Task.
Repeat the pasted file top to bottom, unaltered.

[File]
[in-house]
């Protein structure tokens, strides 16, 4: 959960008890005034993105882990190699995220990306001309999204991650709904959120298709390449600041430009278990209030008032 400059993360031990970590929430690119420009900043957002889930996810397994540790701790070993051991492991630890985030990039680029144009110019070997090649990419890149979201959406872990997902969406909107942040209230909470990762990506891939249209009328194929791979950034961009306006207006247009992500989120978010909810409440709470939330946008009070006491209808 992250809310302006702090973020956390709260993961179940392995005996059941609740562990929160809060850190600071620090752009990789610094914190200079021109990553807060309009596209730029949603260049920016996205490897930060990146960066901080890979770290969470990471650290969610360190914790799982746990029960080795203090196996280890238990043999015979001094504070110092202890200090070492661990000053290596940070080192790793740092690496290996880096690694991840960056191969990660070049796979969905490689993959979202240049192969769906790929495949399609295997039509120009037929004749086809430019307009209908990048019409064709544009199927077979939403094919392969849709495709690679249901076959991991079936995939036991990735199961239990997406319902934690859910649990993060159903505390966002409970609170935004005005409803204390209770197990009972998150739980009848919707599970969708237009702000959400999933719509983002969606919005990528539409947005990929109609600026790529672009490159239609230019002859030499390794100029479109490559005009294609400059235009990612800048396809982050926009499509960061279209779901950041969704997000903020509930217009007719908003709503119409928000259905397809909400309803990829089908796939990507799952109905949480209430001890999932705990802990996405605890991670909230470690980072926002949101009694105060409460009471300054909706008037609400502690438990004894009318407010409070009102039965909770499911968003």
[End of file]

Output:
[in-house]
């Protein structure tokens, strides 16, 4: 959960008890005034993105882990190699995220990306001309999204991650709904959120298709390449600041430009278990209030008032 400059993360031990970590929430690119420009900043957002889930996810397994540790701790070993051991492991630890985030990039680029144009110019070997090649990419890149979201959406872990997902969406909107942040209230909470990762990506891939249209009328194929791979950034961009306006207006247009992500989120978010909810409440709470939330946008009070006491209808 992250809310302006702090973020956390709260993961179940392995005996059941609740562990929160809060850190600071620090752009990789610094914190200079021109990553807060309009596209730029949603260049920016996205490897930060990146960066901080890979770290969470990471650290969610360190914790799982746990029960080795203090196996280890238990043999015979001094504070110092202890200090070492661990000053290596940070080192790793740092690496290996880096690694991840960056191969990660070049796979969905490689993959979202240049192969769906790929495949399609295997039509120009037929004749086809430019307009209908990048019409064709544009199927077979939403094919392969849709495709690679249901076959991991079936995939036991990735199961239990997406319902934690859910649990993060159903505390966002409970609170935004005005409803204390209770197990009972998150739980009848919707599970969708237009702000959400999933719509983002969606919005990528539409947005990929109609600026790529672009490159239609230019002859030499390794100029479109490559005009294609400059235009990612800048396809982050926009499509960061279209779901950041969704997000903020509930217009007719908003709503119409928000259905397809909400309803990829089908796939990507799952109905949480209430001890999932705990802990996405605890991670909230470690980072926002949101009694105060409460009471300054909706008037609400502690438990004894009318407010409070009102039965909770499911968003």